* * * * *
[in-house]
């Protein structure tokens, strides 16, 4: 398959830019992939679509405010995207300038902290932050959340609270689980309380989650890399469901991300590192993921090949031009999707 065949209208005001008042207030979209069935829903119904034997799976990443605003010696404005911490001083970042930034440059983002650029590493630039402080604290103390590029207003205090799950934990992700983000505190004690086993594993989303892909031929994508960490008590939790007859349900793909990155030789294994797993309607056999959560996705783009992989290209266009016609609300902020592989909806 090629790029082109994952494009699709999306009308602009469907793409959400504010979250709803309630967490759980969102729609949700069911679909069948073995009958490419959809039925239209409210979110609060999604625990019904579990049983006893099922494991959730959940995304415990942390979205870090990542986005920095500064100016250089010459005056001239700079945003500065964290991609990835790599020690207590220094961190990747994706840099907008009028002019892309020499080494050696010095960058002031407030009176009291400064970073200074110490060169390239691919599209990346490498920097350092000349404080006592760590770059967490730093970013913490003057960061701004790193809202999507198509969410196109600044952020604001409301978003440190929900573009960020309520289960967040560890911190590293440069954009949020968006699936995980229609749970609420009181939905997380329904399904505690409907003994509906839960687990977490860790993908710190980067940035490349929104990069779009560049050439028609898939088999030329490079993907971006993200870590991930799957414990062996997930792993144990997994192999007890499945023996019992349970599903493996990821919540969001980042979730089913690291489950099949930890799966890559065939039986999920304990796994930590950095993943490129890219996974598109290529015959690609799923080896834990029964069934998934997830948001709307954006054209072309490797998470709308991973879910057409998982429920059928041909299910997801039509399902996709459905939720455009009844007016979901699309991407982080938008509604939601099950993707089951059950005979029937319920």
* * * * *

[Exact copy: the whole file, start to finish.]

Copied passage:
[in-house]
């Protein structure tokens, strides 16, 4: 398959830019992939679509405010995207300038902290932050959340609270689980309380989650890399469901991300590192993921090949031009999707 065949209208005001008042207030979209069935829903119904034997799976990443605003010696404005911490001083970042930034440059983002650029590493630039402080604290103390590029207003205090799950934990992700983000505190004690086993594993989303892909031929994508960490008590939790007859349900793909990155030789294994797993309607056999959560996705783009992989290209266009016609609300902020592989909806 090629790029082109994952494009699709999306009308602009469907793409959400504010979250709803309630967490759980969102729609949700069911679909069948073995009958490419959809039925239209409210979110609060999604625990019904579990049983006893099922494991959730959940995304415990942390979205870090990542986005920095500064100016250089010459005056001239700079945003500065964290991609990835790599020690207590220094961190990747994706840099907008009028002019892309020499080494050696010095960058002031407030009176009291400064970073200074110490060169390239691919599209990346490498920097350092000349404080006592760590770059967490730093970013913490003057960061701004790193809202999507198509969410196109600044952020604001409301978003440190929900573009960020309520289960967040560890911190590293440069954009949020968006699936995980229609749970609420009181939905997380329904399904505690409907003994509906839960687990977490860790993908710190980067940035490349929104990069779009560049050439028609898939088999030329490079993907971006993200870590991930799957414990062996997930792993144990997994192999007890499945023996019992349970599903493996990821919540969001980042979730089913690291489950099949930890799966890559065939039986999920304990796994930590950095993943490129890219996974598109290529015959690609799923080896834990029964069934998934997830948001709307954006054209072309490797998470709308991973879910057409998982429920059928041909299910997801039509399902996709459905939720455009009844007016979901699309991407982080938008509604939601099950993707089951059950005979029937319920």